Surgeon Q&A: Understanding Aortic Aneurysms & Valve Disease (including Bicuspid Aortic Valves) with Dr. Eric Roselli
By Adam Pick on April 28, 2013
As we learned in the recent video about atrial fibrillation, other cardiac disorders can accompany a heart valve disease diagnosis. For example, many patients in our community were also diagnosed with an aortic aneurysm.
To help you learn more about aortic aneurysms, I recently met with Dr. Eric Roselli, a heart surgeon at the Cleveland Clinic. So you know, Dr. Roselli has performed successful surgery on many members of our community including Denise Kirchner, Matt Miller and John Carr. Here are the video highlights from our discussion.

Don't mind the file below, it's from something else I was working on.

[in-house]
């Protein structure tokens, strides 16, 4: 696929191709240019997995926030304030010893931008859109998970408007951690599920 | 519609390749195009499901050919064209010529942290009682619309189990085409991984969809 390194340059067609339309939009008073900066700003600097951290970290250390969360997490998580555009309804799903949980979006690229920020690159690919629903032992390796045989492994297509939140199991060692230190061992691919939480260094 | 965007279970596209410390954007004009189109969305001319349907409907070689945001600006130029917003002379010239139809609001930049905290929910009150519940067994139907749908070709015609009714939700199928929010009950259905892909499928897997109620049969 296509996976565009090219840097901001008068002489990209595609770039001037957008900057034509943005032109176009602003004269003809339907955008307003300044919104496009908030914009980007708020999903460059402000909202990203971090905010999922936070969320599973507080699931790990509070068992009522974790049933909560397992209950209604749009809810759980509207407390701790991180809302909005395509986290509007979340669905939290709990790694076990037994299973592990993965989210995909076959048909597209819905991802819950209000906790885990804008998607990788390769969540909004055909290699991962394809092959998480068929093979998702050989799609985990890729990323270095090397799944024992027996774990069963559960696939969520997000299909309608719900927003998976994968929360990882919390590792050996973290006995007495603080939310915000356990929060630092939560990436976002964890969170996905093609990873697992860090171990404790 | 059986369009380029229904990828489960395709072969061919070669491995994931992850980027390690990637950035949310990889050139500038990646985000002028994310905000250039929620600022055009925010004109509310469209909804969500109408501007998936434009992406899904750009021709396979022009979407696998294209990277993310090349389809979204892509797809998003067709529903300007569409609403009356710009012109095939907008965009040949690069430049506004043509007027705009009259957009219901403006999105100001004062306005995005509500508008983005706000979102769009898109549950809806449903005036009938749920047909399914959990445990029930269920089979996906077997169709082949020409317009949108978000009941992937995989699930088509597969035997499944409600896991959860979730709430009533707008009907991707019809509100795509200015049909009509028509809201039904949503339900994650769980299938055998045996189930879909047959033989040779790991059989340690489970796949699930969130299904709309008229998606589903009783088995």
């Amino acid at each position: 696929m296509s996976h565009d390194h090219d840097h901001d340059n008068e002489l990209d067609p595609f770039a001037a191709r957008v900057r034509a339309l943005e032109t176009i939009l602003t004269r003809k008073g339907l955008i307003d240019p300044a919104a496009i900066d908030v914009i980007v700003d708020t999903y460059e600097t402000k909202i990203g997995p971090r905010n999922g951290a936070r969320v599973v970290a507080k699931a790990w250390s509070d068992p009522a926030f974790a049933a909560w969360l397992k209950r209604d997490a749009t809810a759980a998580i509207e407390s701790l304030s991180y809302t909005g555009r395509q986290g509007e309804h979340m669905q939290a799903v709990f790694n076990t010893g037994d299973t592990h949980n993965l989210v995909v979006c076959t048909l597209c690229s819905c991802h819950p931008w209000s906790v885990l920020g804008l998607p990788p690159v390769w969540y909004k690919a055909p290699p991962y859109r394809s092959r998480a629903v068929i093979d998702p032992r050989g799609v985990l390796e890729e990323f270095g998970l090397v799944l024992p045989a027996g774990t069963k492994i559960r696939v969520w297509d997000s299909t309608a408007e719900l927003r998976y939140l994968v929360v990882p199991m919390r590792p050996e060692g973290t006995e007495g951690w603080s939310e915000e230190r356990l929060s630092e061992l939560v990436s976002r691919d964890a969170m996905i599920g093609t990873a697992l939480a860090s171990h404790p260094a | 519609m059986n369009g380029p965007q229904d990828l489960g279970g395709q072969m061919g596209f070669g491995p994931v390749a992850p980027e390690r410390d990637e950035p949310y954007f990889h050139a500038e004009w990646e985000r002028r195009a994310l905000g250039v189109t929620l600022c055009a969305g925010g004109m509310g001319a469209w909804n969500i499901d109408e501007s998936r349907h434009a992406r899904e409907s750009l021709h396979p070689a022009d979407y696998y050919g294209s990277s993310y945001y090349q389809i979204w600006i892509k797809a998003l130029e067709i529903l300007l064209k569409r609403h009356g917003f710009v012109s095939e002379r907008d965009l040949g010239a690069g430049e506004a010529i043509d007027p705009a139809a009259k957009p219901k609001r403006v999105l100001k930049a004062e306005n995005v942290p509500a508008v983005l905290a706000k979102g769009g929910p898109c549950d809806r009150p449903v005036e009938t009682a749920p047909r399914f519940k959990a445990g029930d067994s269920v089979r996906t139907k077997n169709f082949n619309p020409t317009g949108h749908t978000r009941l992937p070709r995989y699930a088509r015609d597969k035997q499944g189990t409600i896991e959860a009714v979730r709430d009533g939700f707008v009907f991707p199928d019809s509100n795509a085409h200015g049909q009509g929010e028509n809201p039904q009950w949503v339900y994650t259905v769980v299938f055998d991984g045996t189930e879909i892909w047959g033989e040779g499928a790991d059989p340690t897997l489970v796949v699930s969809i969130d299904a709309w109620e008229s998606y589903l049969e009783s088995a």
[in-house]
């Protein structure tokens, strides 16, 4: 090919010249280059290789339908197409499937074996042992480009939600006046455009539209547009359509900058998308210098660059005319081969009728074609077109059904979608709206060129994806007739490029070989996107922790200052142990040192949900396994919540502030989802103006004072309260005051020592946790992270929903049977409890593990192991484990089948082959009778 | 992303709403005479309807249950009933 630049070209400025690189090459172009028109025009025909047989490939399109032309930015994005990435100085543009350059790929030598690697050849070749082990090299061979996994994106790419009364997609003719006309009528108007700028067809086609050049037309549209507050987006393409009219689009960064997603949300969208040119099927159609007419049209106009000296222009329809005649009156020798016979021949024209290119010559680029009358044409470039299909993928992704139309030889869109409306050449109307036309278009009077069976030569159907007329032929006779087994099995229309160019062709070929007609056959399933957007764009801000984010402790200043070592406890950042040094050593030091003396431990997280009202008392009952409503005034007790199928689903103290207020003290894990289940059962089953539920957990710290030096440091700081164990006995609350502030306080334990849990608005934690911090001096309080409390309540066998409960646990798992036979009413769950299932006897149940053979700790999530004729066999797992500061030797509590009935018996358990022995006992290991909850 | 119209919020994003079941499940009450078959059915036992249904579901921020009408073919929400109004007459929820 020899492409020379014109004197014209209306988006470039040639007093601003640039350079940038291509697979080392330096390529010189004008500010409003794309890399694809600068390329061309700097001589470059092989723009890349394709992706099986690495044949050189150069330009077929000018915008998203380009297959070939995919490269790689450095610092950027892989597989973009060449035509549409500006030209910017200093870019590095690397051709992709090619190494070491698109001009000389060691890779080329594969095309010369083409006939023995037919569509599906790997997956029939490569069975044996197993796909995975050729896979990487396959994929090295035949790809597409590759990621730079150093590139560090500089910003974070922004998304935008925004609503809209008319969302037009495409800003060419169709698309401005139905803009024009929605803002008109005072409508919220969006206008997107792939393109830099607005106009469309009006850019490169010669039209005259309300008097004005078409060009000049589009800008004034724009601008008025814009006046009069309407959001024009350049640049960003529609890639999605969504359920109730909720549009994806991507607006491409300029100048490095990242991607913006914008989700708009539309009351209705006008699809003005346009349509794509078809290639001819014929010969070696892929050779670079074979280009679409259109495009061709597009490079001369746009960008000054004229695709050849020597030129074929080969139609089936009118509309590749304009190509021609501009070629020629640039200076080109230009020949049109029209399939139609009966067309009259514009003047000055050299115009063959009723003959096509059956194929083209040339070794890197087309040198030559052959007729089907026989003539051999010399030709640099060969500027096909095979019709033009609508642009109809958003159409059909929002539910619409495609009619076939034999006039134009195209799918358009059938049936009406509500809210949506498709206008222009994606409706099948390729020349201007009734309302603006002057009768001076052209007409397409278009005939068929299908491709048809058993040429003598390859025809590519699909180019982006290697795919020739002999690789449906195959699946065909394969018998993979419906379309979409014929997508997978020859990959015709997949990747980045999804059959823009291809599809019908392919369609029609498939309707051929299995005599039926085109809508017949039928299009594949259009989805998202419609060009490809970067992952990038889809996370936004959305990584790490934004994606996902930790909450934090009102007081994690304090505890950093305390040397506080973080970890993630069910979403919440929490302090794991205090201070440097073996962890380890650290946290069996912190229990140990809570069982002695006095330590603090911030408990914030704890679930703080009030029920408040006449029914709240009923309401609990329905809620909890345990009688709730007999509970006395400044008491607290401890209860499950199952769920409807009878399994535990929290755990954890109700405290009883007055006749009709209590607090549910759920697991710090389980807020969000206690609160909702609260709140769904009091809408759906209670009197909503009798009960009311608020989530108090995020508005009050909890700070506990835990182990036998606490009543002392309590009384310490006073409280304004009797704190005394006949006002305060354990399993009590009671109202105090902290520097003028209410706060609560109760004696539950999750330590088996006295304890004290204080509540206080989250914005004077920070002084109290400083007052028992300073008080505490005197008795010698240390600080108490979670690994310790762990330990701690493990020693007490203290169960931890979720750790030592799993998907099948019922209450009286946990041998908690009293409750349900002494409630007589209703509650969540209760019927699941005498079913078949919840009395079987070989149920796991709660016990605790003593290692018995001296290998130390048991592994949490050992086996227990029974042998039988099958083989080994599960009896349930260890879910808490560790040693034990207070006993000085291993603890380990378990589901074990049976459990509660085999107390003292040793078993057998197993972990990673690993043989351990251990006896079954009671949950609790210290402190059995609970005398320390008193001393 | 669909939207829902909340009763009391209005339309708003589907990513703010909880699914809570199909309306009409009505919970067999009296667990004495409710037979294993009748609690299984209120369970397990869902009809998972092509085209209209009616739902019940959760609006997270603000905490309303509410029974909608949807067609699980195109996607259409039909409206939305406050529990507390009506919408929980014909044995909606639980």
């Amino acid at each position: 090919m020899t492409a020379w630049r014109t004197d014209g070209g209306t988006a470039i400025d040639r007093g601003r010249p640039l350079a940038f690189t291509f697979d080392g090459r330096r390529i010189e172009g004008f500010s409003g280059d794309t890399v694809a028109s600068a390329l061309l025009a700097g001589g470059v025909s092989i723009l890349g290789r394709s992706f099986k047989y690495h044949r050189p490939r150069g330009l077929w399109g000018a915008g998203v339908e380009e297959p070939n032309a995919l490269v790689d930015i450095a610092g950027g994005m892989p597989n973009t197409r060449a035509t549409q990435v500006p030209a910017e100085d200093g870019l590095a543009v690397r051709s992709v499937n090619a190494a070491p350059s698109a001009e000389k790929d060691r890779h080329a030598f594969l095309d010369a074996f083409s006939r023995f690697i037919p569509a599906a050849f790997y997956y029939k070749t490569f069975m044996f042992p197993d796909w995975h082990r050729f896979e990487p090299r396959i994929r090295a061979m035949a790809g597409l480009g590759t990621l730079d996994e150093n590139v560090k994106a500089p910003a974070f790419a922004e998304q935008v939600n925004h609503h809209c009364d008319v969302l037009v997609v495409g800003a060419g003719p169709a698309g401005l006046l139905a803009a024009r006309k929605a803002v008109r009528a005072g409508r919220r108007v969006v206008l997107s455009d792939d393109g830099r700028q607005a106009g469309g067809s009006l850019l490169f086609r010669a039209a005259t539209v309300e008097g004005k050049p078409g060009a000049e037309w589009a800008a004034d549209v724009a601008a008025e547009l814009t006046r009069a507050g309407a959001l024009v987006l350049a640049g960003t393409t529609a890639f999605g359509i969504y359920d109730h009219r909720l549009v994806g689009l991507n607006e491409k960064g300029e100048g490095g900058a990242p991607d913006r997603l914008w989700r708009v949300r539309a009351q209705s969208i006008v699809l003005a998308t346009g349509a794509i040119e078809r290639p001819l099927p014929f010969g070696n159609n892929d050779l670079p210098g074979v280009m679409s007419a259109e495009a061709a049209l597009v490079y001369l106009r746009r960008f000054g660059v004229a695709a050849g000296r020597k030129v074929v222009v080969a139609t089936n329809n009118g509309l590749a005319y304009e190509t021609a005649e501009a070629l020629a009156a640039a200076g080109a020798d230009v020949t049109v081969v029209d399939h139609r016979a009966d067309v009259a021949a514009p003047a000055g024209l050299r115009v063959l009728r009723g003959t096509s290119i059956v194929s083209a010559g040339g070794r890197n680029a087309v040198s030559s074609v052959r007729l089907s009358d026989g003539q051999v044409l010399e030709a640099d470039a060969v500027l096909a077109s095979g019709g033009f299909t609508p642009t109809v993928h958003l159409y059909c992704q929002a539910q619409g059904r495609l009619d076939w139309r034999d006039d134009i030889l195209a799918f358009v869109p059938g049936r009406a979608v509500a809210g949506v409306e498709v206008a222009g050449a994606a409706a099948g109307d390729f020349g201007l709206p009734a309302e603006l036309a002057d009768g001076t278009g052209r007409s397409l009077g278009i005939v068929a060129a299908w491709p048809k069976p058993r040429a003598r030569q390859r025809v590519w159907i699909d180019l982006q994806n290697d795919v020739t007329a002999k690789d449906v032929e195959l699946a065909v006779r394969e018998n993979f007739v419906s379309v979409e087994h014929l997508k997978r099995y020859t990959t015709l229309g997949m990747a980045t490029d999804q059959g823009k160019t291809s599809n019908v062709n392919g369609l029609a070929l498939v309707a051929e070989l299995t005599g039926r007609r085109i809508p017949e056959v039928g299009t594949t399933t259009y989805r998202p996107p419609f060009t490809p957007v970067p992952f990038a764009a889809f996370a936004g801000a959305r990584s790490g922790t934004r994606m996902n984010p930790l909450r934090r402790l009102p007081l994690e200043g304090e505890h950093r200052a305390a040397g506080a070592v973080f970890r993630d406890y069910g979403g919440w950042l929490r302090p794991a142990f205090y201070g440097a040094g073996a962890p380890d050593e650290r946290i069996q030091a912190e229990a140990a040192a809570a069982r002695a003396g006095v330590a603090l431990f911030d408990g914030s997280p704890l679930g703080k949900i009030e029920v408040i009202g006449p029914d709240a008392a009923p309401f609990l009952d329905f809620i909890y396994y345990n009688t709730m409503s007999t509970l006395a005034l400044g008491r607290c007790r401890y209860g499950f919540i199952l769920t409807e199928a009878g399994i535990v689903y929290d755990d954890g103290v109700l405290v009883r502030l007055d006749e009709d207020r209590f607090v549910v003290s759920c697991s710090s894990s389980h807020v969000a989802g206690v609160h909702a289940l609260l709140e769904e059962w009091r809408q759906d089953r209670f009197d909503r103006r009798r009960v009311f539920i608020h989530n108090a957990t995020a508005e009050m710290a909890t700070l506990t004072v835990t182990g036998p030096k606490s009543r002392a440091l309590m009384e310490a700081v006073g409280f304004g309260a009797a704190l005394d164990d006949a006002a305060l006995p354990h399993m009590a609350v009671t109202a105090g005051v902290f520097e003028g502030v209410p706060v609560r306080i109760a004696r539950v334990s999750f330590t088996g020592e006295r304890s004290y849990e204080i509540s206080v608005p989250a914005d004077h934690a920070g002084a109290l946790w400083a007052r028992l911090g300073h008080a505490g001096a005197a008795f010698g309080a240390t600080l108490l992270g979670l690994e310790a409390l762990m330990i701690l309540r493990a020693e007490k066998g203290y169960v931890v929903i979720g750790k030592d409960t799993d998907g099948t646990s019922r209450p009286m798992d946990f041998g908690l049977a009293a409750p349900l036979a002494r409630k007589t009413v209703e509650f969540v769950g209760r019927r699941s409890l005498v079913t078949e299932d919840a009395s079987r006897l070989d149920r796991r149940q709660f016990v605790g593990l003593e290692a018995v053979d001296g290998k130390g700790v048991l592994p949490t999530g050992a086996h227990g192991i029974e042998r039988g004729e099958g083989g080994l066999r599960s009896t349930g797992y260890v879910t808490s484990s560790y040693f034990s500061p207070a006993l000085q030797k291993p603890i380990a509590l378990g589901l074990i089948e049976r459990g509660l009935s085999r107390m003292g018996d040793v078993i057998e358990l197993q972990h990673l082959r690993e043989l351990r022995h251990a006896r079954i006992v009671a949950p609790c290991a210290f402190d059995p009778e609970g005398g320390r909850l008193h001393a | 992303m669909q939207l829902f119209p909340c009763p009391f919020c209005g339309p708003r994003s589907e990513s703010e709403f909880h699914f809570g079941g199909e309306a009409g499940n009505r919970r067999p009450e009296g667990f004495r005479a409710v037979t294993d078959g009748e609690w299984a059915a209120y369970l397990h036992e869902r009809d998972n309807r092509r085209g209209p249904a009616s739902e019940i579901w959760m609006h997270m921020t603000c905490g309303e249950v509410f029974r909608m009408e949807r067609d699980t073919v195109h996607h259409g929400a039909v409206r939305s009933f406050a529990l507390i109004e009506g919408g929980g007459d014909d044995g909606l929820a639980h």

I hope that helped you learn more about aortic aneurysms and heart valve disease. Many thanks to Doctor Roselli for sharing his research and clinical experience with our community.
Keep on tickin!
P.S. A written transcript of Dr. Roselli’s video is provided below:
Dr. Eric Roselli: Hi, I’m a staff cardiac surgeon at the Cleveland Clinic. I have been in practice for 8 years and I have performed 1500 valve surgeries.
Adam Pick: What attracted you to cardiac surgery?
Doctor Eric Roselli: The thing that is, most exciting to me about what I do is that I get to make a difference in people’s lives, immediately, every day. In a very short period of time, when we meet somebody, to be involved with them and their whole family to make one of the most important decisions in their life, and it is a privilege I never under-appreciate. I love it and I am going to do it for a long time.
Adam Pick: A lot of patients in our community have what is known as an aortic aneurysm. Can you explain what that is?